KING: You can connect the dots at home, people.

KEITH: Yes, he is very comfortable sort of undermining democratic institutions in a way that past presidents and most politicians shy away from. You know, the reason that the 2000 recall -- or the 2000 recount ended, yes, the Supreme Court ruled, but it could have gone further and Al Gore conceded. He didn't claim fraud, he conceded. And often that's how elections end. You know, America doesn't do close elections particularly well. And typically you need the politicians to all agree that the process is the process.

KING: Right. And the president makes these broad, sweeping, he lost the popular vote because five or six million illegal immigrants illegally voted. Let me flap my wings and fly. But, to be fair, to be fair, is there a distinction? This is Hillary Clinton talking about Georgia. The Democratic candidate, Stacey Abrams, for Georgia governor, has not conceded. She contends there was voter suppression. She also says there are votes still to be counted. Among those saying there's a problem in Georgia is Hillary Clinton.

(BEGIN VIDEO CLIP)

HILLARY CLINTON (D), FORMER PRESIDENTIAL CANDIDATE: I know Stacey well. She was one of my really strong surrogates in the campaign. If she'd had a fair election, she already would have won. She is really in the arena and she is fighting for the right to vote and have your vote counted. And I don't know what the outcome will be, but God bless her for continuing that fight and not walking away.

(END VIDEO CLIP)

KING: Now, that -- that language there is tame-ish, if you will, but there have been Democrats who have said stolen, who have said fraud in Georgia. Is there evidence to back it up?

HULSE: I don't -- I don't know exactly how it's playing out.

I think what she is referring to, Secretary Clinton, was some of the things that happened before the election. You know, closing polling places, moving things out. And, plus, in that election, her opponent was the one running the election. So that was also, I think, sort of a troubling situation.

It strikes me about the president that certain things stick with him about these elections. He's -- I think he's referring again to Bernard Langer, the golfer, remember that incident, where he thought he was going to be able to vote there.

The signature issue is real. It's the new hanging chad. And I think people are just discovering this.

I think that the Republicans are way over the line in the -- in the language that they're using down there, undermining these elections. But it goes to show you how worried they are. They don't want to have another election get away from them in the Senate. Now, is it a huge difference, one more in the Senate? But it's a big difference. And it's also a state that the president's probably going to needs to win --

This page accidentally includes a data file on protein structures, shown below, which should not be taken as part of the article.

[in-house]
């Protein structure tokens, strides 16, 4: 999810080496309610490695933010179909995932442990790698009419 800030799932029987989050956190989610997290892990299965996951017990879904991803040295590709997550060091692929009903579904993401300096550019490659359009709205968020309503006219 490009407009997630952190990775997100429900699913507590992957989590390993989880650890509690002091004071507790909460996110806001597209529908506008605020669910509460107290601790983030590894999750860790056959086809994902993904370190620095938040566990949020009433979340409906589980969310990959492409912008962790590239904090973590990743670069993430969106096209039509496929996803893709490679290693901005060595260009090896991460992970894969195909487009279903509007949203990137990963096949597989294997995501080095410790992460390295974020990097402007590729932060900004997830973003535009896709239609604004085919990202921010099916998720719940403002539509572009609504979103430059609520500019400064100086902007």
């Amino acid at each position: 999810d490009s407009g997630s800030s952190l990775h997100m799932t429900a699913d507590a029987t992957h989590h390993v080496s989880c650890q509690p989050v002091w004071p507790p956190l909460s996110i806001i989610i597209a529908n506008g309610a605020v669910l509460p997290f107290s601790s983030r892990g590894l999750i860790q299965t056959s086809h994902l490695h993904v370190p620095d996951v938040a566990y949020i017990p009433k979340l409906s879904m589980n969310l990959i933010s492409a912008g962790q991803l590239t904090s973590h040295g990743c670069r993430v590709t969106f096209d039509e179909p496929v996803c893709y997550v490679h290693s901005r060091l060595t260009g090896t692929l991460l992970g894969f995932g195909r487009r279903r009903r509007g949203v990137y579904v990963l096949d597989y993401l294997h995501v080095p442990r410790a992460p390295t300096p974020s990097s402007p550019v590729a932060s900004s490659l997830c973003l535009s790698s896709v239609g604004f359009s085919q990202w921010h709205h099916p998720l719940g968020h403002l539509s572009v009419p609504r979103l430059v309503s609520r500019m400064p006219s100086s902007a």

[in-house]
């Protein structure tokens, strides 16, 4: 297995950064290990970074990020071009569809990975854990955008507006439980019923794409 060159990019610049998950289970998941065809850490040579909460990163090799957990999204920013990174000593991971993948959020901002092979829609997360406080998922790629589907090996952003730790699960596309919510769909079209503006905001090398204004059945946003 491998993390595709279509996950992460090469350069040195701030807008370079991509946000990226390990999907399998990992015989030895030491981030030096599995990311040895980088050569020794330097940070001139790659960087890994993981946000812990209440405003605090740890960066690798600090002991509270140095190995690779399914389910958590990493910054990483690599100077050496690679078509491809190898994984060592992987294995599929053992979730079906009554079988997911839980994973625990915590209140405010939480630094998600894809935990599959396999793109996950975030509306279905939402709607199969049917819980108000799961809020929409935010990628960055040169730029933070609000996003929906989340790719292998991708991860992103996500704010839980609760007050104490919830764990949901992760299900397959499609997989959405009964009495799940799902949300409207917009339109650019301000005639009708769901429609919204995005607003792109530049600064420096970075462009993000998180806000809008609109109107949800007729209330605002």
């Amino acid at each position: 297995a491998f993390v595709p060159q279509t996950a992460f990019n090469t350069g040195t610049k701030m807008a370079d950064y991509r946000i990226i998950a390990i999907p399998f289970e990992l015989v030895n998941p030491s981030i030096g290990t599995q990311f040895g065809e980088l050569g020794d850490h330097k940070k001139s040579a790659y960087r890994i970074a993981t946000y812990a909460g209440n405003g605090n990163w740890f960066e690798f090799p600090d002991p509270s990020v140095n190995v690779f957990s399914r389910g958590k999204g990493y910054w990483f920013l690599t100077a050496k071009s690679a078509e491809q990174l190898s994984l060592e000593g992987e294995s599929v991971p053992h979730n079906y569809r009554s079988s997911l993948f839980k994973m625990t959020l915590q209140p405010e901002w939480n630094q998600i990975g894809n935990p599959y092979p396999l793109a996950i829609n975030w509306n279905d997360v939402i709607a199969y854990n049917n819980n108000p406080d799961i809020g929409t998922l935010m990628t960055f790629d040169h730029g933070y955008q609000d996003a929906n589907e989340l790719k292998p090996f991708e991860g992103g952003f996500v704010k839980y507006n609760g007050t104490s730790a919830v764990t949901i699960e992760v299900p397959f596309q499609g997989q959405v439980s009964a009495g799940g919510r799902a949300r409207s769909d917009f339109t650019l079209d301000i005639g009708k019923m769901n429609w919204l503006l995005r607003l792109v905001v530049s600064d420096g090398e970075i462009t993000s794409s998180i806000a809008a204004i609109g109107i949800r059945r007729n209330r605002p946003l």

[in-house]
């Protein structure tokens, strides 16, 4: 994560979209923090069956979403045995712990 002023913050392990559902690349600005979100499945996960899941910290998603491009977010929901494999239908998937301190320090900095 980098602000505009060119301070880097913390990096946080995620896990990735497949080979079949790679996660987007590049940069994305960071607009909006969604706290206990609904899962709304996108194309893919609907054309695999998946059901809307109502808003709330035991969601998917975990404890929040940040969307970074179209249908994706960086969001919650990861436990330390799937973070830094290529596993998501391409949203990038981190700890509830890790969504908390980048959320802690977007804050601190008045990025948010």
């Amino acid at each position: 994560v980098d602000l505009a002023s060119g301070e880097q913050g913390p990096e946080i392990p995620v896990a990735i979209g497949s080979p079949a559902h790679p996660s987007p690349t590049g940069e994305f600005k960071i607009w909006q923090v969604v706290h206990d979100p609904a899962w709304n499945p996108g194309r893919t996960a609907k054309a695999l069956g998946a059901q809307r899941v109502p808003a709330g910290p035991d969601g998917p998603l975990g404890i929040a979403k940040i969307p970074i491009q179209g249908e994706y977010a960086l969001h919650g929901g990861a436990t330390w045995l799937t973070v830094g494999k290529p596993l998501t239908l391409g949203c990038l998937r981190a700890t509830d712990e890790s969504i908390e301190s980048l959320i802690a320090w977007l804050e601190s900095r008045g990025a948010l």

LUCEY: Yes, the president wants control of that state for 2020.

HULSE: Right.

KING: So get your monitors in the room. Be aggressive watching the vote count. Be as aggressive as you can be within the law. I'm all for that. But for the president of the United States to allege these vast conspiracies, again, taxpayer funded, you're paying, it's a lie.

KING: Up next, Nancy Pelosi's growing math problem as more House Democrats say they will not back her to be speaker.

(COMMERCIAL BREAK)

[12:28:18] KING: Welcome back. Nancy Pelosi still campaigning, looking to flip some of the Democrat

who told voters if they were sent to Washington in the midterm elections they would vote against Pelosi as speaker. Sources telling CNN at least 17 House Democrats have now signed a letter saying they will not vote for Pelosi on the House floor. More Democrats are on record opposing her bid to reclaim the gavel, though they have not yet signed on to the letter. That's what makes the math interesting.

Pelosi says the math that matters is when the vote actually takes place. And just about every day, like today, she campaigning fiercely.

(BEGIN VIDEO CLIP)

REP. NANCY PELOSI (D), MINORITY LEADER: I have overwhelming support in my caucus to be speaker of the House.

You'd have to ask those people what their motivation is.

I think of the 17, it's mostly like 14 men who are on that letter.

If, in fact, there is any misogyny involved in it, it's their problem, not mine.

(END VIDEO CLIP)

KING: Ouch. Ouch.

HULSE: (INAUDIBLE).

KING: And, look, she plays hard. Carl, you've covered her for a long time. I've been in this town. You know, she plays hard. So do not underestimate her. But the fact that she's out campaigning every day tells me, despite her public confidence, she knows the math is not there yet.

HULSE: That was pretty tough language, I have to say, for her own members.

KING: Yes.

[12:29:34] HULSE: The -- I think that the Pelosi team felt going into the election that if they want a substantial majority, which they appear to be winning, that this would melt away, people would back away from their commitments not to vote for her and that she could move forward. That's not happening. And I think that's what's surprising here that, no, these people are coming in, women and men, who have said they won't vote for her for speaker, and that they're not backing down.